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The rainbow flag being flown outside Northampton's Guildhall in 2009

Northampton is a large town, non-metropolitan district and the county town of Northamptonshire in the East Midlands region of England that lies between Birmingham and London. Northampton is one of the largest towns in the United Kingdom with a population of 212,100 (2011 census). LGBT history in and around the town has been noted from the post-Second World War days. The town now has a notably large LGBT community, though most of it is very hidden.

The Boston stands as the town's main hub for the LGBT community and is the town's only gay bar. There are various forums, social groups like FAN Northants, Northampton Outlaws RFC, Q Film, Q Word, and support groups including a 20-year-strong Lesbian Line and various youth support groups in the town. Although Northampton once hosted Pride in 2004, it has since disappeared. In 2012, Northampton launched BooQfest, its first gay and lesbian literary festival.

LGBT history

The Black Boy Hotel, Northampton's historic gay venue

During the Second World War (and until 1999), there was an official ban on gays and lesbians serving in the armed forces in the UK. Homosexuality was also grounds for dismissal from the forces and for harsh imprisonment. In the years following that war, a small part of Northampton's town centre became a haven for its gay — or "deviant" as we were then called — residents with its gay bar upstairs at The Black Boy Hotel (now where the Nando's restaurant is located) evenbefore the prominence of gay rights and setting up of gay villages in the 1960s.[1] The open space of Midsummer Meadow was also a popular social networking location for gay and bisexual men since the 1950s,[2] and remained that way for more than 50 years until its recent marinal regeneration.[3]

Northampton CHE Group ws founded in February 1972.

Northampton has since had at least one — sometimes two — gay venues. By the late 1970s, the Princess Royal (now Jeckyll and Hyde) on the Wellingborough Road became a popular standard with Northampton's gay and lesbian community.[4] Even a pub in Clopton, a tiny little village in the middle of nowhere of the Northamptonshire countryside, hosted a gay disco on Saturday nights in the early 1980s.[1]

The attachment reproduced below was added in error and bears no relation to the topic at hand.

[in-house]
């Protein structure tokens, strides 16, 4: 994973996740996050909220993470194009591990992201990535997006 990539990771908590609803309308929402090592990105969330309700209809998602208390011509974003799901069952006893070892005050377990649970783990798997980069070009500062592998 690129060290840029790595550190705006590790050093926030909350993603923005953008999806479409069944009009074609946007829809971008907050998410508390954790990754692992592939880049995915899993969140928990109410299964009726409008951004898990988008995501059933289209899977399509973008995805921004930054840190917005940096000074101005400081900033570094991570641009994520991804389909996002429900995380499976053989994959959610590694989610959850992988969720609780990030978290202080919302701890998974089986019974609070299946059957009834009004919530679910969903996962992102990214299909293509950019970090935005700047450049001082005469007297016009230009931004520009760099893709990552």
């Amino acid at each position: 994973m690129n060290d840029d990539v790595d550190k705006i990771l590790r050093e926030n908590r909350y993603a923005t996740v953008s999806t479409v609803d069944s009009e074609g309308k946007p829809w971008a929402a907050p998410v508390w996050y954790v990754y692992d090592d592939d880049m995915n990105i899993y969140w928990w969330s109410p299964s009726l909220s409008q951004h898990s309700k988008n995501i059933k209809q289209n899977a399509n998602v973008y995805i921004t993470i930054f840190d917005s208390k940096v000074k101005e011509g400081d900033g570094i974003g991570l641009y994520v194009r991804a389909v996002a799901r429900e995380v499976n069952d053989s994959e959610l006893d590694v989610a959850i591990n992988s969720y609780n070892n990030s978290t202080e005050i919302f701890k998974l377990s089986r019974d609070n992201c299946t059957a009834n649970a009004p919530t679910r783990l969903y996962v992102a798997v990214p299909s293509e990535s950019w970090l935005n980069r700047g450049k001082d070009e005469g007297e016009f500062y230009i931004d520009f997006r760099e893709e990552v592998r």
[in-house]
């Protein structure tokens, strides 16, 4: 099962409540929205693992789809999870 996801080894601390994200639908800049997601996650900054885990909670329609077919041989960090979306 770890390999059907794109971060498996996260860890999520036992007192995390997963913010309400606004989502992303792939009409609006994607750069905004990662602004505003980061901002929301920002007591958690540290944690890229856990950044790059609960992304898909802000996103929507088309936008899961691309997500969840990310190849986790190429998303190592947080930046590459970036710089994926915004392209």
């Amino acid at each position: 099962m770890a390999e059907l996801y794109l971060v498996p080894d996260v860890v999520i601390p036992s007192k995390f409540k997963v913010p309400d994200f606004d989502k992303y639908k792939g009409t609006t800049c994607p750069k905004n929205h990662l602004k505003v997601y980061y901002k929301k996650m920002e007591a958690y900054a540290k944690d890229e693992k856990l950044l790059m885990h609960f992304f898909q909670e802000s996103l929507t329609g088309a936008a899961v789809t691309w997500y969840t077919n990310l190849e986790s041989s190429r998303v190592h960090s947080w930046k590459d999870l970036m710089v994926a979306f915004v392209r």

The Boston is currently Northampton's only gay bar

Following Section 28, a law which banned the promotion of homosexuality in the late 1980s,[1] people realised that something had to be done about the lack of support for the LGBT community in Northampton and so the Northampton Lesbian, Gay and Bisexual Alliance (NLGBA) was set up in 1993,[1] which offered information, support, advocacy and training on LGB issues, established social groups and helplines as well as being a general resource centre for the local community.[5] By the time the law had been repealed in 2003, Northampton had a thriving LGBT scene consisting of clubs The Boston, K2,[6][7] and The Jolly Anker (now Club Base and previously Route 69) in the town's centre.[8] However, The Boston remains the reigning champion of Northampton's LGBT scene after its many years of existence and currently exists as the town's only LGBT bar. Roadmender, a popular nightclub and live music venue in Northampton, used to host a popular Friday gay night called Club Gaze in 2006.[9] The Edge of Town is a gay pub which opened in 2010.[8][10]

Northampton Borough Council was one of the first councils in the country to recognise the needs of its LGB community by setting up Northampton's LGB People's Forum; this was later renamed Northampton's LGBT and Q People's Forum in recogntion of the entire LGBT community.[11] The Forum continue to meet several times each year to recognise the needs of Northampton's LGBT community and to have a safe space in which to express their needs and views on services provided by the Council and future plans for the town. Northampton Borough Council became a Stonewall Diversity Champion in 2010 and has continually improved its ranking in Stonewall's Workplace Equality Index.

To celebrate the 10th anniversary of the NGLBA in 2004, the Forgotten Fairytales project was hosted at the Northampton Museum and Art Gallery, which attempted to record the history and culture of the LGBT community in Northamptonshire.[12] The exhibition ran from March to April 2004.[13] The Northampton Museum and Art Gallery has since hosted a number of LGBT-related exhibitions, including Gaze and Wonder featuring local LGBT artists in 2012, and Stamp Out Hate Crime's exhibition recognising Holocaust Memorial Day and LGBT History Month in 2012. In previous years, the annual Holocaust Memorial Day exhibitions at the Guildhall included some specific LGB community content highlighting the suffering of LGB people in the Nazi Holocaust.

Northamptonshire held its first and only LGBT Pride in September 2004, which consisted of a programme of LGBT-related arts, cinema, entertainment, literature as well as a public event in Abington Park.[14][15] Various attempts have been made to revive a Pride event in Northampton; none have been successful.[16]